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President Obama's beer summit
Will Obama's chat with Henry Louis Gates Jr. and the police sergeant who arrested him be a "teachable moment," or a photo op?
 

"Sometimes a beer is just a beer," said John Dickerson in Slate. But not when it's mixed with politics. President Obama is hoping to defuse a racially charged situation by talking over beers with black Harvard professor Henry Louis Gates Jr. and James Crowley—the white police sergeant who arrested Gates. Beer, you see, is the drink of the backyard and the ballgame, so it's "the antithesis of the strutting and overreacting that gripped all three male actors in this drama."

Please, said Julie Mason in the Washington Examiner. Obama's White House "beer-fest" is nothing more than a "pointless and contrived photo op." The president, who plunged into the affair by saying that the police had acted "stupidly" by arresting Gates when investigating a possible break-in at the professor's home, is supposedly going to use the get-together as a "teachable moment" on race, but "at least half the point of the deal was for the three to be photographed together, smiling and holding beer."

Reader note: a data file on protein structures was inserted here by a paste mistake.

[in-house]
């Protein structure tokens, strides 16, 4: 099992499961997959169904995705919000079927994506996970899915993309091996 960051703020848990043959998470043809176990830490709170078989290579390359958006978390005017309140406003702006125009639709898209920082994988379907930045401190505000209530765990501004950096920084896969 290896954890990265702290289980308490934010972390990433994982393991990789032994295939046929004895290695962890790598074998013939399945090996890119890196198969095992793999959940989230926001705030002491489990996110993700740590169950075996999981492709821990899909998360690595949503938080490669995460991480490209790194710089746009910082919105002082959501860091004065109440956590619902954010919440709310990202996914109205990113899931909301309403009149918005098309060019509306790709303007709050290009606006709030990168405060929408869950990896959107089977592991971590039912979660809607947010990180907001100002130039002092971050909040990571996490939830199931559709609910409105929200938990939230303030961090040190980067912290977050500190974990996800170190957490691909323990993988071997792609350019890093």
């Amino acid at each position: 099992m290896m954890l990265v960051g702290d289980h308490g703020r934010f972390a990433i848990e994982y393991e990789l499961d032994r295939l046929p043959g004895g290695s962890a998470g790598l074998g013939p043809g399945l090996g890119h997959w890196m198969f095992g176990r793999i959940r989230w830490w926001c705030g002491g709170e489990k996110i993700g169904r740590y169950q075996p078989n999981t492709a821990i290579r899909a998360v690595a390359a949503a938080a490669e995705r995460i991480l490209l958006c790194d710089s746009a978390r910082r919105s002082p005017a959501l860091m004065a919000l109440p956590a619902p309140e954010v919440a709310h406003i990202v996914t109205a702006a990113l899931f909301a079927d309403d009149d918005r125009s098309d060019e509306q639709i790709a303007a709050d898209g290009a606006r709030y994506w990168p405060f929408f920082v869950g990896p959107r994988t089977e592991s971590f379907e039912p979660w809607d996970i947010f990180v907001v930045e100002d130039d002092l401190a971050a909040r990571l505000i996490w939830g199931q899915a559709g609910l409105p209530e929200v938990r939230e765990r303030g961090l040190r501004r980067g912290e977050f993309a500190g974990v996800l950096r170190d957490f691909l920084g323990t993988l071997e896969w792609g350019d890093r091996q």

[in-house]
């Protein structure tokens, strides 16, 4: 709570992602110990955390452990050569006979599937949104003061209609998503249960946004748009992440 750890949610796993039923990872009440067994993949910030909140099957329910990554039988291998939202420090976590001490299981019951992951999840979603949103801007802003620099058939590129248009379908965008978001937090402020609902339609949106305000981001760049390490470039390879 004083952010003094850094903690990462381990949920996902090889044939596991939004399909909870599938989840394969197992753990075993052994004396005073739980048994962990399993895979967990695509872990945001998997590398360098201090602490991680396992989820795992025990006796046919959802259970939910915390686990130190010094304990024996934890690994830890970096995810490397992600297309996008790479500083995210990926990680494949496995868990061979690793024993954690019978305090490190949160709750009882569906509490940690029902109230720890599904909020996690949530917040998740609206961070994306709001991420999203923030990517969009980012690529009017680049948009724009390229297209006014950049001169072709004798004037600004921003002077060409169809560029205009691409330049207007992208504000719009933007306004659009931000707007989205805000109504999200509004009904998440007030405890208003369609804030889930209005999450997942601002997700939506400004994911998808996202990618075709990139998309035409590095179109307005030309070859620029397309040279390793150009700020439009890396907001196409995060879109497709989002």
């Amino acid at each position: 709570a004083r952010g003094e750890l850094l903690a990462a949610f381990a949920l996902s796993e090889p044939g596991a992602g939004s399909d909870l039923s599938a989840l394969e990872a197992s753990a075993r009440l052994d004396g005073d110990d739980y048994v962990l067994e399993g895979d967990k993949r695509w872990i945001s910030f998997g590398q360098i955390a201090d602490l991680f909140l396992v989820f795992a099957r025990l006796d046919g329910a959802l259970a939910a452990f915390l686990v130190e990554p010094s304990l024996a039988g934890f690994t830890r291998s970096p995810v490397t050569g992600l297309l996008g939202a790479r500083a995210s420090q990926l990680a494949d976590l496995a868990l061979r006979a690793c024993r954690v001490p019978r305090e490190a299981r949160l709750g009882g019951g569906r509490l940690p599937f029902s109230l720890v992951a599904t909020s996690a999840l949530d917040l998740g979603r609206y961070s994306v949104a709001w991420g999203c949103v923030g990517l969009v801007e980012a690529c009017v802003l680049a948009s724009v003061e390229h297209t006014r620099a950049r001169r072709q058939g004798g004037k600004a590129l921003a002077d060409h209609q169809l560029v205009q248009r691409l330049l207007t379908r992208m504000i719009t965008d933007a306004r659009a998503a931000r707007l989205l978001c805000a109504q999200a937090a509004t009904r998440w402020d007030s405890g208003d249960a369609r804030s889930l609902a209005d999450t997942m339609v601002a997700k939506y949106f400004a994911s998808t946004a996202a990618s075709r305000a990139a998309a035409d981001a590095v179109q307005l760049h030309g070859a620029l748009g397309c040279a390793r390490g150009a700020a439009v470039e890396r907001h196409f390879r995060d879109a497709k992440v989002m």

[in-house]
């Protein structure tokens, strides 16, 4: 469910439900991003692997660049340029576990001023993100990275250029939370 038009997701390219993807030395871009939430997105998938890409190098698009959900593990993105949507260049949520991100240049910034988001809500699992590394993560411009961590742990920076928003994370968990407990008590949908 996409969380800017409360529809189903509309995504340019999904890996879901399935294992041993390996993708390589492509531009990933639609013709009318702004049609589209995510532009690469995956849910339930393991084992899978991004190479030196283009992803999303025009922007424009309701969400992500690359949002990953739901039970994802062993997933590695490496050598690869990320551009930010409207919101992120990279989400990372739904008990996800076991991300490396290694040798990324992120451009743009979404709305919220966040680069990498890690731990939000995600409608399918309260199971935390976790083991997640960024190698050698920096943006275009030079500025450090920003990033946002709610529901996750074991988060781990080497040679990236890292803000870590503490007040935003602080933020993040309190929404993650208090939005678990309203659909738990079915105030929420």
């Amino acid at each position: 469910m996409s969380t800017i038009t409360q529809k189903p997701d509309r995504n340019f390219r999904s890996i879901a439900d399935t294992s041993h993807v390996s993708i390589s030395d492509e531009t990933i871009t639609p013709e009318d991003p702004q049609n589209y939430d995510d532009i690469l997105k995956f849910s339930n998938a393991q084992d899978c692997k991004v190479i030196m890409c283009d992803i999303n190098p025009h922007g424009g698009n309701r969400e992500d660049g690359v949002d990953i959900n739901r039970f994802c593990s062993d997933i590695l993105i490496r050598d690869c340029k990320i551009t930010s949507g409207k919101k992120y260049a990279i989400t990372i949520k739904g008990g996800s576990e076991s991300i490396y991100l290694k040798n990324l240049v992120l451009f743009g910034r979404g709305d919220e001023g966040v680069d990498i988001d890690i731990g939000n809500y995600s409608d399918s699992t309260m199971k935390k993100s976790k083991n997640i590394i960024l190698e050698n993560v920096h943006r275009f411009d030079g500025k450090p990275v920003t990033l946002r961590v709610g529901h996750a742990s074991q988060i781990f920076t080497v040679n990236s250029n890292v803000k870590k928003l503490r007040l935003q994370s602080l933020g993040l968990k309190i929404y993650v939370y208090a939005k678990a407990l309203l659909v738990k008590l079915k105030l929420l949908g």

Precisely, said Lynn Sweet, the journalist who asked Obama about the Gates arrest at a news conference, in Politics Daily. "The 'teachable' moment may be that conversations don't have to be stuck in the loop of a soundbite." Maybe by hoisting a beer with Henry Louis Gates Jr. and Sgt. James Crowley on Thursday evening the president wants to show "that sometimes people say things they regret."

 

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